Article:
There were cheers from the UKIP councillors - Cannock Chase has four - as the returning officer announced 68.5 per cent of people had voted to quit the EU.
At 2.55am the district was one of the first in Staffordshire to declare, with 31.5 per cent voting to remain in the Union.
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Turnout was high, with 53,607 people, or 71.5 per cent of the electorate, visiting their local polling station or casting a postal vote.
Councillor Alan Dean, chairman of UKIP in Cannock, said: "It's a fantastic result, one we've worked hard for over the last 12 months."
The district, traditionally Labour, has returned Conservative MPs in the last two general elections, but there was no doubt which way the referendum vote was going from early on in the campaign.
Labour Party officials were reported to have given up campaigning in the district some weeks ago to concentrate on other less Eurosceptic areas.
Labour councillor Alan Dudson, a prominent outer, was not surprised by the result. He said: "I applaud the people of Cannock. The EU has done nothing for them and they have voted with their feet. Rugeley Power Station is being closed with the loss of jobs and £1 million in rates to the council but no one from Brussels is coming to help us with the shortfall in income."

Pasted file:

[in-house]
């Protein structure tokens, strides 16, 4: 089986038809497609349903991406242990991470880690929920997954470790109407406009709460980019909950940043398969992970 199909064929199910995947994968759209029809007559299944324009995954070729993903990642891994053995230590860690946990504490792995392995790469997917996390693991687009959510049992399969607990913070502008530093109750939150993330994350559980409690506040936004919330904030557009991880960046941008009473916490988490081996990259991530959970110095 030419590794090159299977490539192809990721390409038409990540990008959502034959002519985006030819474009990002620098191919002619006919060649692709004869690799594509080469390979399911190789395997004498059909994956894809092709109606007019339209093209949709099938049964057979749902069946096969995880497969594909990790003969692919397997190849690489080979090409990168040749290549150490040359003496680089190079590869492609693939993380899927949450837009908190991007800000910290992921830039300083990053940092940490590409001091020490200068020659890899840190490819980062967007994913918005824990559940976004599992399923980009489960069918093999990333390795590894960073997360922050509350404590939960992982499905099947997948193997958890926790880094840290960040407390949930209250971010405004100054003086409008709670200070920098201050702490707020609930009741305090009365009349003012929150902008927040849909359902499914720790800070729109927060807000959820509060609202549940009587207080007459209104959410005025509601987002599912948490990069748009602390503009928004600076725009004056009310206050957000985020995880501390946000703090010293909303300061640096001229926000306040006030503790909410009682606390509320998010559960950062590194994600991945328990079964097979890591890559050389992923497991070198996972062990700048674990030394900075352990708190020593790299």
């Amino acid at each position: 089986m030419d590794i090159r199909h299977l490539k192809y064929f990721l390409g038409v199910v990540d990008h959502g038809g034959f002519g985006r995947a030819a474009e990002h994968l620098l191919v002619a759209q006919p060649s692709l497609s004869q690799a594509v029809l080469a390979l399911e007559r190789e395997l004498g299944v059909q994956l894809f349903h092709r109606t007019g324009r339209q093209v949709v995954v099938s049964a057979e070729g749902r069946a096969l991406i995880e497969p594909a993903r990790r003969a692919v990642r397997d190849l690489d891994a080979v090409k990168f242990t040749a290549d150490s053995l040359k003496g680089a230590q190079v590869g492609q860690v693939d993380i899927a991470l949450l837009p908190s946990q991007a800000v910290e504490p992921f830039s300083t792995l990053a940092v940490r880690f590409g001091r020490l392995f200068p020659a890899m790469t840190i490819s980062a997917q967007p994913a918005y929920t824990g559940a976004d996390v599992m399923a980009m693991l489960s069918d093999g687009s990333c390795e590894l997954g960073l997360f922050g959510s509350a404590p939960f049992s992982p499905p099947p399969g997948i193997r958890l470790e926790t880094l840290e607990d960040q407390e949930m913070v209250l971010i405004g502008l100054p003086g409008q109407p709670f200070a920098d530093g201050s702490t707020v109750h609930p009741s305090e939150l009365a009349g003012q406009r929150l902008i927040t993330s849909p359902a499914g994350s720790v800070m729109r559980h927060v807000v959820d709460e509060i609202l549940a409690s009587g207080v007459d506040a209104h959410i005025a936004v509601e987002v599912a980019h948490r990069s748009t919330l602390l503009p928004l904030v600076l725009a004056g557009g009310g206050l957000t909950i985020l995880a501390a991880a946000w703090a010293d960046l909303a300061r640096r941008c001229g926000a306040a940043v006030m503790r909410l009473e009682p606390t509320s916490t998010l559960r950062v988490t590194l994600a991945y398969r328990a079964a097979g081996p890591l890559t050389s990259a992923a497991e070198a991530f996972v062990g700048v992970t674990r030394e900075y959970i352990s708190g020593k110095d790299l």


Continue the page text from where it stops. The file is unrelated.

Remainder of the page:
Tory councillor Mike Sutherland said: "The people have voted and we will have to accept the ramifications of that. My fear is that we may be punished by the EU for challenging it."
Green councillor Paul Woodhead felt the result spoke more about how the message had been articulated. "It's an indictment about the tone of the debate," he said.
Polls closed at 10pm with the first ballot boxes arriving at Chase Leisure Centre just 10 minutes later. The result was clear from early on and for the 15 councillors and other party members who attended the vote, the talk was all about the close national voting.
Cannock Chase MP Amanda Milling said: "What's really pleasing is the turnout, and the fact so many people have taken this once-in-a-lifetime opportunity.
The Conservative MP, who voted remain,"I understand that people have different views. Cannock Chase has voted to leave and that's their democratic right. I wasn't actively campaigning to remain. For me, it was a really tough decision but In the end I made my decision based on the economy, on trade and national security.
"This was always going to be a more important vote because unlike a general election, we will have to live with this decision for far longer than a five-year parliamentary term. Now we need to take some lessons from the vote and unite the country."